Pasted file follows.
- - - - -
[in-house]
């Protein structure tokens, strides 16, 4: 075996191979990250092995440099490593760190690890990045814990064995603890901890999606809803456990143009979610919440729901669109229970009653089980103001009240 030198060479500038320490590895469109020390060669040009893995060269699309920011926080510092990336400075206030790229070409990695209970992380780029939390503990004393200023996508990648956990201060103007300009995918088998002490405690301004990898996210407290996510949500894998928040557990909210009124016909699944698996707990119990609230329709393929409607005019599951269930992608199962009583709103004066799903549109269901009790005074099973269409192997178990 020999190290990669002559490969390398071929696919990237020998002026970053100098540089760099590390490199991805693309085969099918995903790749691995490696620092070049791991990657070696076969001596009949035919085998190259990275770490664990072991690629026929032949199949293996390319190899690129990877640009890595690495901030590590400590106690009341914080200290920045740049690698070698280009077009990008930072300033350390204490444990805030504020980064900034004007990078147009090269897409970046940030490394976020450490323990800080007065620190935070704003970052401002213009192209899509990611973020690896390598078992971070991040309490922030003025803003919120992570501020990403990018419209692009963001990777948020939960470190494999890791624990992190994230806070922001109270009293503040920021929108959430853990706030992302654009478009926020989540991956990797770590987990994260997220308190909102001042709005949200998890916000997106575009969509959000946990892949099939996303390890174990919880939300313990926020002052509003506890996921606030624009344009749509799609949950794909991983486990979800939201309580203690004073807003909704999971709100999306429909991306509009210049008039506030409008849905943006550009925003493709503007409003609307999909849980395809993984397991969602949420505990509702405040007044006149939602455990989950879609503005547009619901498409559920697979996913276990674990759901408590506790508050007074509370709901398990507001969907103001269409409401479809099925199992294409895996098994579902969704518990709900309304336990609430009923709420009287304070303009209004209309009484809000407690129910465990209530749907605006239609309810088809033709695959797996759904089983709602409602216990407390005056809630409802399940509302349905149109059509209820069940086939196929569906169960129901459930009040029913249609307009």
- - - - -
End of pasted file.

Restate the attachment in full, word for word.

[in-house]
């Protein structure tokens, strides 16, 4: 075996191979990250092995440099490593760190690890990045814990064995603890901890999606809803456990143009979610919440729901669109229970009653089980103001009240 030198060479500038320490590895469109020390060669040009893995060269699309920011926080510092990336400075206030790229070409990695209970992380780029939390503990004393200023996508990648956990201060103007300009995918088998002490405690301004990898996210407290996510949500894998928040557990909210009124016909699944698996707990119990609230329709393929409607005019599951269930992608199962009583709103004066799903549109269901009790005074099973269409192997178990 020999190290990669002559490969390398071929696919990237020998002026970053100098540089760099590390490199991805693309085969099918995903790749691995490696620092070049791991990657070696076969001596009949035919085998190259990275770490664990072991690629026929032949199949293996390319190899690129990877640009890595690495901030590590400590106690009341914080200290920045740049690698070698280009077009990008930072300033350390204490444990805030504020980064900034004007990078147009090269897409970046940030490394976020450490323990800080007065620190935070704003970052401002213009192209899509990611973020690896390598078992971070991040309490922030003025803003919120992570501020990403990018419209692009963001990777948020939960470190494999890791624990992190994230806070922001109270009293503040920021929108959430853990706030992302654009478009926020989540991956990797770590987990994260997220308190909102001042709005949200998890916000997106575009969509959000946990892949099939996303390890174990919880939300313990926020002052509003506890996921606030624009344009749509799609949950794909991983486990979800939201309580203690004073807003909704999971709100999306429909991306509009210049008039506030409008849905943006550009925003493709503007409003609307999909849980395809993984397991969602949420505990509702405040007044006149939602455990989950879609503005547009619901498409559920697979996913276990674990759901408590506790508050007074509370709901398990507001969907103001269409409401479809099925199992294409895996098994579902969704518990709900309304336990609430009923709420009287304070303009209004209309009484809000407690129910465990209530749907605006239609309810088809033709695959797996759904089983709602409602216990407390005056809630409802399940509302349905149109059509209820069940086939196929569906169960129901459930009040029913249609307009």